Well, here's a thing - take a look at www.MediaPredict.com - it's a new 'virtual market' where you can take a punt on whether book proposals posted on the site will find a book deal. Traders can buy shares based on guessing whether a book deal will materialise - but remember, the valued of shares can go up as well as down. When trading closes in September, five proposals will be chosen and one or more will be offered a book deal by Simon and Schuster (currently embroiled in a furore with the Authors Guild in America because it's claimed they want to have contracts with writers which will retain rights over works even when said works are, to all intents and purposes out of print - a juncture where an author might well want to retrieve their rights and move on.)
Not only can you bet on these proposals, you can submit your own work (agents can do this too, and are) - there's a page of guidelines for doing so. Presenting your work as a proposal, within a tight wordcount, is a useful discipline anyway, and worth practising. Remember, the time will come when you will have to be able to summarise your work pithily, with a clear focus on what the 'heart' or'point' of the story is. You can't just drivel on for page after page, blow by agonising blow through the plot.
Of course Touchstone/Simon and Schuster aren't just in it as an act of charity - it's an experiment to see how well the public can predict what will and what will not work - the philisophers' stone of marketing. Mark Gompertz, publisher of Touchstone Books is quoted in the New York Times: 'Since Gutenberg first printed the Bible, critics have always said publishers don't know what they're doing. Just throwing stuff against the wall and seeing what sticks is a crazy way to do business."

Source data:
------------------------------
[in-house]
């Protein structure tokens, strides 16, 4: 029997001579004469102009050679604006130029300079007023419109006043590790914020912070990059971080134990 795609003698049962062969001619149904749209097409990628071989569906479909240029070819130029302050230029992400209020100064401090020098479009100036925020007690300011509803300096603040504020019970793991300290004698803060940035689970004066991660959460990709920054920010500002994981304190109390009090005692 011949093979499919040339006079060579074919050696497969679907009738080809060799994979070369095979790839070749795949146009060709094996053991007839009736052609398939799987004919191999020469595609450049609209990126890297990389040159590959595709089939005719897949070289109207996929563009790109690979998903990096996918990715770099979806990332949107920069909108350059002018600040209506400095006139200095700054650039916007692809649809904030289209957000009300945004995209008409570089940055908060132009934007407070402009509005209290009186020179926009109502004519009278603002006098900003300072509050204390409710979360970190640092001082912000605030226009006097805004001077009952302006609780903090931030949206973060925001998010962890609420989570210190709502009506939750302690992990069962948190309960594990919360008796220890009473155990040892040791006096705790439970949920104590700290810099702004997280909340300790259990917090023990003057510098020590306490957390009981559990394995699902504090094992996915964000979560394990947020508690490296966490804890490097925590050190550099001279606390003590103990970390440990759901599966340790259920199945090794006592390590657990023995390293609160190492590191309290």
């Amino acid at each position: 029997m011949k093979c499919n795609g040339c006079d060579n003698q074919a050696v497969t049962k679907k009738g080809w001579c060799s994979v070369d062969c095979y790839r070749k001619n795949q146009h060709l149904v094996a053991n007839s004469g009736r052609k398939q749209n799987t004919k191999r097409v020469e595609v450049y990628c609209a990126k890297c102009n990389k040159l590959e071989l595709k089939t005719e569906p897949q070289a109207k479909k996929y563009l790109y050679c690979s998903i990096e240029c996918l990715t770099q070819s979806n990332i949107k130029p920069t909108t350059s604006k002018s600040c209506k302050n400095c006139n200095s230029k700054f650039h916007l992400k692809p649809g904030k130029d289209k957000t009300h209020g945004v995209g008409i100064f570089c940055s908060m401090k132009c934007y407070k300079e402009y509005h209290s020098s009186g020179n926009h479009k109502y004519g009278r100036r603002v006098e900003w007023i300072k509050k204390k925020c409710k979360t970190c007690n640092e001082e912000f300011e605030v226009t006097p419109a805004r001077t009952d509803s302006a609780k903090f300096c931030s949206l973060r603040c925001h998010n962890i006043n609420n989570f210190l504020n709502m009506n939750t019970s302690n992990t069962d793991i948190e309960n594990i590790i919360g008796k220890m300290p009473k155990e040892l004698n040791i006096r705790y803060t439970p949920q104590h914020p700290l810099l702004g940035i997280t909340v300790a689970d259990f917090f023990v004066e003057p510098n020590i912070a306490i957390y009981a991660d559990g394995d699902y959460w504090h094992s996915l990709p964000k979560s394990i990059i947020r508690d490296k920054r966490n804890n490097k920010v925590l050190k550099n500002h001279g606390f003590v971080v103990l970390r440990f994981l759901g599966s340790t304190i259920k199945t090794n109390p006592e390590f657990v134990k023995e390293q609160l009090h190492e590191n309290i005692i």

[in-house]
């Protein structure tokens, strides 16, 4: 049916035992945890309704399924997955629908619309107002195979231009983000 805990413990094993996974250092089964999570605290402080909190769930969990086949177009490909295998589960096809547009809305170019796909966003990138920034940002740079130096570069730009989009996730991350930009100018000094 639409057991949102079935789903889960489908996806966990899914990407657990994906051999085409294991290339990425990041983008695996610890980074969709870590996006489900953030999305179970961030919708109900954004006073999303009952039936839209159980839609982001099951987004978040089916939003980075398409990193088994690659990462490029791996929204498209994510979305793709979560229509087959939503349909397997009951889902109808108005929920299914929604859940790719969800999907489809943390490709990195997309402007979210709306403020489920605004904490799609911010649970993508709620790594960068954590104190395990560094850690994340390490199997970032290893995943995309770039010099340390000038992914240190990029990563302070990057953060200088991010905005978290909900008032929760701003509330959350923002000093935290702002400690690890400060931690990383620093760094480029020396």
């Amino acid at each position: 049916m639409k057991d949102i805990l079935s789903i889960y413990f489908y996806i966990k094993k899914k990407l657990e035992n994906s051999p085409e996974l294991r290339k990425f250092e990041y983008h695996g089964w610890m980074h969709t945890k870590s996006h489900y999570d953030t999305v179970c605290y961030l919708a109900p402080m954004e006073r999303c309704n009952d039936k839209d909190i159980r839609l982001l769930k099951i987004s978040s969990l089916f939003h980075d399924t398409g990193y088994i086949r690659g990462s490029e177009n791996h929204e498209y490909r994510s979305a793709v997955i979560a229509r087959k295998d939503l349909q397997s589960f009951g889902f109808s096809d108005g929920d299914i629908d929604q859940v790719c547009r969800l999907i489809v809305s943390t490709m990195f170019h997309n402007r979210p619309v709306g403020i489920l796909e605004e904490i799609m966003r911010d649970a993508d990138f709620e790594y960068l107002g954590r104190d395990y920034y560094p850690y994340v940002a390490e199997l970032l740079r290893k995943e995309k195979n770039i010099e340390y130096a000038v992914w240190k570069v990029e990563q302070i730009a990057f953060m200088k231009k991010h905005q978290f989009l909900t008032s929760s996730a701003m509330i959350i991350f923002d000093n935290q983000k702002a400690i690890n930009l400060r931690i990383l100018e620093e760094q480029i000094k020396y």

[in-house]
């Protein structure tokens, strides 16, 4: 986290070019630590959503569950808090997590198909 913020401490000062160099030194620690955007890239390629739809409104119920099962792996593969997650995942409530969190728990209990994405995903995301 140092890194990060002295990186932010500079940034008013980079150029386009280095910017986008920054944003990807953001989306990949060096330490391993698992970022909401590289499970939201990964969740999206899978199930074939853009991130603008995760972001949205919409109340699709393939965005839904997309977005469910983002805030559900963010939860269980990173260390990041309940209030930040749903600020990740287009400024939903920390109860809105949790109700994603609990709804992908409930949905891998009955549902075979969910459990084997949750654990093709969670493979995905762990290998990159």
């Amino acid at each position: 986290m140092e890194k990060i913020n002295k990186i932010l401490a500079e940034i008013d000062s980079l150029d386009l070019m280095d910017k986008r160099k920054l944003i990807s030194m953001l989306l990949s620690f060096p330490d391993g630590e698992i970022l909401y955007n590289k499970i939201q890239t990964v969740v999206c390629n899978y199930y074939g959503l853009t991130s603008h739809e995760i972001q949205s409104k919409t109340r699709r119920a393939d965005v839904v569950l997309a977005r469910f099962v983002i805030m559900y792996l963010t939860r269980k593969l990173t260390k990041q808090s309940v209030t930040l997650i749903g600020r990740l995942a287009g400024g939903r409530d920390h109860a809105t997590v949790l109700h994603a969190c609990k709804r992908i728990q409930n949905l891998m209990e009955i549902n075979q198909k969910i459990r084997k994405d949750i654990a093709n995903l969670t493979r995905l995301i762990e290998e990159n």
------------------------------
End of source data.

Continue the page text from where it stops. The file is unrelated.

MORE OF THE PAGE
Imagine a focus group gathering to discuss the potential of Gutenberg's bible, or, indeed, Malory's Morte d'Arthur ... 'Yeah, Tom, it's like exciting, what with knights and ladies and all, but although you've produced an interesting synthesis of those fancy French legends (and the ladies will like the lurve aspect) and macho trad Anglo-Saxon schtick, I think there's a real danger, you know, that it isn't like, focussed enough? I mean, who's the hero? Is it Arthur, or Tristram, or Gawain or Arthur?And what's with all the religion? What's with Guinevere going into that nunnery at Amesbury? Won't the readers find that a downer? She's a feisty broad - coudn't she and Lance just set the kingdom up again? Round Table 2: Return to Joyous Gard? Round Table 3: Search for the Lost King? Round Table 4: Farewell to Avalon? The only thing investors like more than a sequel is lots of sequels ...'
Finally, remember my fellow wannabees and literafiends, the wise words of William Goldman, when talking about the unpredictability of Hollywood success: 'NOBODY KNOWS ANYTHING - Not one person in the entire motion picture field knows for a certainty what's going to work. '
The same goes for books. Time and again, when I'm writing, I think 'Will this sell?' But I can't tell - all I can do is write the story I have to write, the story that nags in my head all the time, the story that's a terrier, that won't let go. And so should you. Then throw it against the wall and see if it sticks.